Theater preview: Last Lists of My Mad Mother at Pygmalion Productions | Arts & Entertainment | Salt Lake City Weekly

Theater preview: Last Lists of My Mad Mother at Pygmalion Productions 

Playwright Julie Jensen discusses how her play hits her differently 25 years after its premiere

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Tamara Howell and Reb Fleming in - Last Lists of My Mad Mother - COURTSEY PHOTO
  • Courtsey photo
  • Tamara Howell and Reb Fleming in Last Lists of My Mad Mother

More than 25 years ago, when Salt Lake Acting Company staged the Utah premiere of Last Lists of My Mad Mother—Julie Jensen's play inspired by her own mother's struggles with Alzheimer's at the end of her life—Jensen saw the play from the point of view of Dot, the daughter/caregiver character. Now, at the age of 81, with Pygmalion Productions mounting a new production, Jensen has a different perspective.

click to enlarge Playwright Julie Jensen
  • Playwright Julie Jensen

"A typical play is really about the younger person, in one way or another, defeating the parent, taking the place of the parent," Jensen says. "And there are 100,000 stories of that kind of thing. ... Now when I look at [the play], I see it much more from the older woman's point of view. Because my friends are losing their beans, in nursing homes, being cared for by devoted people. This has a different resonance for me now."

Back in the 1990s, when Jensen was still teaching playwrighting at the University of Nevada-Las Vegas, it wasn't entirely clear to her that this story would become a play at all. As she recalls, she had pages of notes that she had compiled about her own experiences with her mother. She remembers showing them to a colleague who said, "Staple it together and make it a play."

At the time, stories dealing with the experience of Alzheimer's weren't common, Jensen says, "and that was my motivation for it. While this is not specifically my mother's story, or mine, or my sister's, I could see other people having that struggle, too. ... When SLAC did its first production, the whole production was arranged around the notion of Alzheimer's and what it was, a panel discussion. It was very much a topical play, and it was unique; they hadn't had that subject out there."

Subsequently, Last Lists of My Mad Mother has become one of Jensen's most-produced plays, even crossing cultural barriers to be staged in places like Turkey. "Every year, I get a check from Turkey," she says with a laugh. "I don't know if it's running there continuously, or every year. It's kind of a tear-jerker, so I guess they can kind of make it work."

Yet for all those productions, Jensen believes there's still something distinctive and original in the approach taken by director Morag Shepherd for this latest interpretation by Pygmalion Productions—one that builds on the play's foundation dealing with an unreliable memory. "Dot narrates a lot of what's going on, interprets it for you," Jensen says. "But the physical blocking of the play bears no resemblance to those kinds of details. It's very abstract—and it calls attention, to me, to what she's saying relative to what you're seeing. It's a reminder that your memory is so corrupt in a way, and not reliable. You believe the emotional thing of it, but you're not sure of the details. And I love it, I think it's brilliant."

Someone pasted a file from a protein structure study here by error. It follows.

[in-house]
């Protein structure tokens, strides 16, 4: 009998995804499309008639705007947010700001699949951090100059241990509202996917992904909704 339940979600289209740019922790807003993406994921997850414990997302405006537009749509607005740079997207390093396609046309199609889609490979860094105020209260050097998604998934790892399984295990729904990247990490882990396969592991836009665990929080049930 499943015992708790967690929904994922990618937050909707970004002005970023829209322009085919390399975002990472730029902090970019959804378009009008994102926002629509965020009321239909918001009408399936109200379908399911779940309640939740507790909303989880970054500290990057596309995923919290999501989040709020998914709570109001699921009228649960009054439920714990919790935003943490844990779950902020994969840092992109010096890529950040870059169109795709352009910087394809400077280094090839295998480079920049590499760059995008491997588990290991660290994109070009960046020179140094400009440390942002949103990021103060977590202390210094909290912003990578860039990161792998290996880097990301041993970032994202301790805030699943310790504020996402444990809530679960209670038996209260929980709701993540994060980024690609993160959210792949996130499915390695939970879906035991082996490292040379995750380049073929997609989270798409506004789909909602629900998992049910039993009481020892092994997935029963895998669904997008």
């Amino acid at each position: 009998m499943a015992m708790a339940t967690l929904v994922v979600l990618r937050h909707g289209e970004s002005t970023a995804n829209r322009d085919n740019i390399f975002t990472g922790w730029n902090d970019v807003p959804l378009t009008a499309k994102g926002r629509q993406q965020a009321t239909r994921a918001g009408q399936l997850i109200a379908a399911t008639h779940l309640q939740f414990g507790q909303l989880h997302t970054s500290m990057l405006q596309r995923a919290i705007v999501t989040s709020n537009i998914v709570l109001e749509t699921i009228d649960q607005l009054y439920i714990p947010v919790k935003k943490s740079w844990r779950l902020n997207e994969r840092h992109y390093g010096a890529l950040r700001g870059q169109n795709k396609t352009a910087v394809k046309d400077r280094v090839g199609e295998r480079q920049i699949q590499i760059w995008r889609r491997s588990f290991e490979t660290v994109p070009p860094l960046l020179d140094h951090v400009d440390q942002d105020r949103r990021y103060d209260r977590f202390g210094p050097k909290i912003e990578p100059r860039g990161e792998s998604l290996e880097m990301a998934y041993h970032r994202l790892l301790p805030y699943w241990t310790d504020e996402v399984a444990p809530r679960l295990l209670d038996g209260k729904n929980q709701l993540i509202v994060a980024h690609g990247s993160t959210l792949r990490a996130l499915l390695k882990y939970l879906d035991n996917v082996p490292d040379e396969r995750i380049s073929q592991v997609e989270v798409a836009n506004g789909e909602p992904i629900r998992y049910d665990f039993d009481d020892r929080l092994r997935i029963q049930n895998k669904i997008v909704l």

With as much as has changed over the years since Last Lists of My Mad Mother premiered, Jensen expresses some frustration over how much hasn't changed—both in dealing with conditions like Alzheimer's medically, and dealing with them culturally. "We had some hints of things over the years, but the only thing that has changed is, you can diagnose it with a blood test," Jensen says. "Well, isn't that sweet—now you know this thing is coming. But what they've really done nothing about is, what can end-of-life be that isn't quite so agonizing, and stupidly expensive, and emotionally fucked-up. In fact, I think we've gotten worse. With the conservatives around, those kind of questions get further away. ... Some places, like Oregon, do have laws, and that's something. But it's not enough."

Jensen does have her own list for what she might want to have changed in the world should there be a 50th anniversary production of Last Lists of My Mad Mother, where the subject matter of the play is concerned, including more autonomy concerning end-of-life choices. "I would love us to be able to put on a list the conditions under which we would like help going, and that would be respected and carried out," she says. "I would hope obviously that we would have some way of avoiding or treating Alzheimer's when it struck. In some weirdly radical way, I think we're living too long—including me. It would be a gift if we could get to the point where we said to one another, 'Let's not try to live to 100. Let's live well until 80.' We're living so long, and not necessarily well."

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About The Author

Scott Renshaw

Scott Renshaw

Scott Renshaw has been a City Weekly staff member since 1999, including assuming the role of primary film critic in 2001 and Arts & Entertainment Editor in 2003. Scott has covered the Sundance Film Festival for 25 years, and provided coverage of local arts including theater, pop-culture conventions, comedy, literature,... more

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